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The psychology of sport concussions consists of psychological, psychiatric, and psychosocial factors that contribute to sport concussion risks, consequences, and outcomes. The purpose of this paper is to present a sport concussion-adapted version of the integrated model of psychological response to sport injury and rehabilitation (Wiese-Bjornstal, Smith, Shaffer, & Morrey, 1998) as a framework for understanding the roles of psychological, psychiatric, and psychosocial factors in sport concussions. Elements of this model include preinjury psychological risk factors, postinjury psychological response and rehabilitation processes, and postinjury psychological care components. Mapped onto each element of this model are findings from the research literature through a narrative review process. An important caveat is that the subjective nature of concussion diagnoses presents limitations in these findings. Future research should examine psychological contributors to concussion risk, influences of physical factors on psychological symptoms and responses, and efficacy of psychological treatments utilizing theory-driven approaches.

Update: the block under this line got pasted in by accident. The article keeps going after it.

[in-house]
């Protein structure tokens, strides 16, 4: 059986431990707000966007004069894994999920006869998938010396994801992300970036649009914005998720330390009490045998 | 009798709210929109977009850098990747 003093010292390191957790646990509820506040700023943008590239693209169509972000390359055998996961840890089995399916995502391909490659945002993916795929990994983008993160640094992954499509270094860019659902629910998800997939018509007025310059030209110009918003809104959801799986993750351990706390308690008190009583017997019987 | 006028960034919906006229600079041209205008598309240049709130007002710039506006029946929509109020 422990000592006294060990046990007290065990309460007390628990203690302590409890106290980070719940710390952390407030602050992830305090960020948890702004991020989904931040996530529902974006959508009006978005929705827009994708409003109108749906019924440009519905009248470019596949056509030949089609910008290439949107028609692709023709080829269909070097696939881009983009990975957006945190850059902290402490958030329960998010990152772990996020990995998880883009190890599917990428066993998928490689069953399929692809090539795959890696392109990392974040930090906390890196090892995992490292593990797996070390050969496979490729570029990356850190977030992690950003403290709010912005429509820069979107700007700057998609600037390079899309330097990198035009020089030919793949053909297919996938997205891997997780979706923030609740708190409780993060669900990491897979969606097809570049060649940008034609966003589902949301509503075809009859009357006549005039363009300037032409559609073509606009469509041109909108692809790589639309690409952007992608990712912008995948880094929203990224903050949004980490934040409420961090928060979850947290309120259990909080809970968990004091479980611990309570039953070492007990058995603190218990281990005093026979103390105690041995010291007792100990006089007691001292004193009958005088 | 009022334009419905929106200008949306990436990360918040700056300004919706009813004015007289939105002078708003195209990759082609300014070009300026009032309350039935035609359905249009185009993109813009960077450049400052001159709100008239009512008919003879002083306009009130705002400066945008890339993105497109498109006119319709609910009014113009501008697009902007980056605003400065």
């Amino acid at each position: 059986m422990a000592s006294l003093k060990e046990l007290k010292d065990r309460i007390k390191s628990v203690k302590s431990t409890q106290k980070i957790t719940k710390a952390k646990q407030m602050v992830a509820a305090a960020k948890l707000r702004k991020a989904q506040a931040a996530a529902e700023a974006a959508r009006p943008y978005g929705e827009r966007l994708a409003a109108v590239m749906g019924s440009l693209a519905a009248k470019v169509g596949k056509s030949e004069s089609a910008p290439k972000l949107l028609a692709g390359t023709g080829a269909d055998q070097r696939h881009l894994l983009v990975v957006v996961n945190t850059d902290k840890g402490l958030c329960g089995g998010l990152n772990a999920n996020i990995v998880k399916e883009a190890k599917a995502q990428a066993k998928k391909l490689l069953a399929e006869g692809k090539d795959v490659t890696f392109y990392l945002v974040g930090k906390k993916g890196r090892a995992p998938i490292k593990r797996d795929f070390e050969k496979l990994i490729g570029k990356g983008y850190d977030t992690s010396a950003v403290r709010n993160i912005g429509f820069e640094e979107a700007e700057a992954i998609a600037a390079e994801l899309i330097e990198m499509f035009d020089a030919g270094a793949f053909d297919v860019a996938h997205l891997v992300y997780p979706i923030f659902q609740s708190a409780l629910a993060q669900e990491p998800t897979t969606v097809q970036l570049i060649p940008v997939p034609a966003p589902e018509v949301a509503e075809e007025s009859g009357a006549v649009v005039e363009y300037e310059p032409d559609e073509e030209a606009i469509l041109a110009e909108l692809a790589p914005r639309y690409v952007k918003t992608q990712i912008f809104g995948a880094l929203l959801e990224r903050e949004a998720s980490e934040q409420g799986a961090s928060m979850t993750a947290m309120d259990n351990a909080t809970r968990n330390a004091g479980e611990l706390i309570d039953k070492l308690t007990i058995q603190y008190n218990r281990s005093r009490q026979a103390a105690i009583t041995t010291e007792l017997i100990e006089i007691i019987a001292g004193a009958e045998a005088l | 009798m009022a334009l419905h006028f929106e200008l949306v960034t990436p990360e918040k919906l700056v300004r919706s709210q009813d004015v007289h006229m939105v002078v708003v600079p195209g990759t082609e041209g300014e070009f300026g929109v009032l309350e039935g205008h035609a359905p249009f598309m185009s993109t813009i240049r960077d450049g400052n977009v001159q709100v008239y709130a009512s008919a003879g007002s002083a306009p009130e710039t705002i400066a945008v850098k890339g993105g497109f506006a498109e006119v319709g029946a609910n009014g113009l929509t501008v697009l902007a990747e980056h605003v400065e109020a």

Wiese-Bjornstal and White are with the School of Kinesiology, University of Minnesota, Minneapolis–Saint Paul, MN. Russell is with the Department of Kinesiology, Pennsylvania State University Altoona, Altoona, PA. Smith is with the Department of Orthopedic Surgery and Physical Medicine and Rehabilitation, Mayo Clinic College of Medicine, Rochester, MN.

Kinesiology Review
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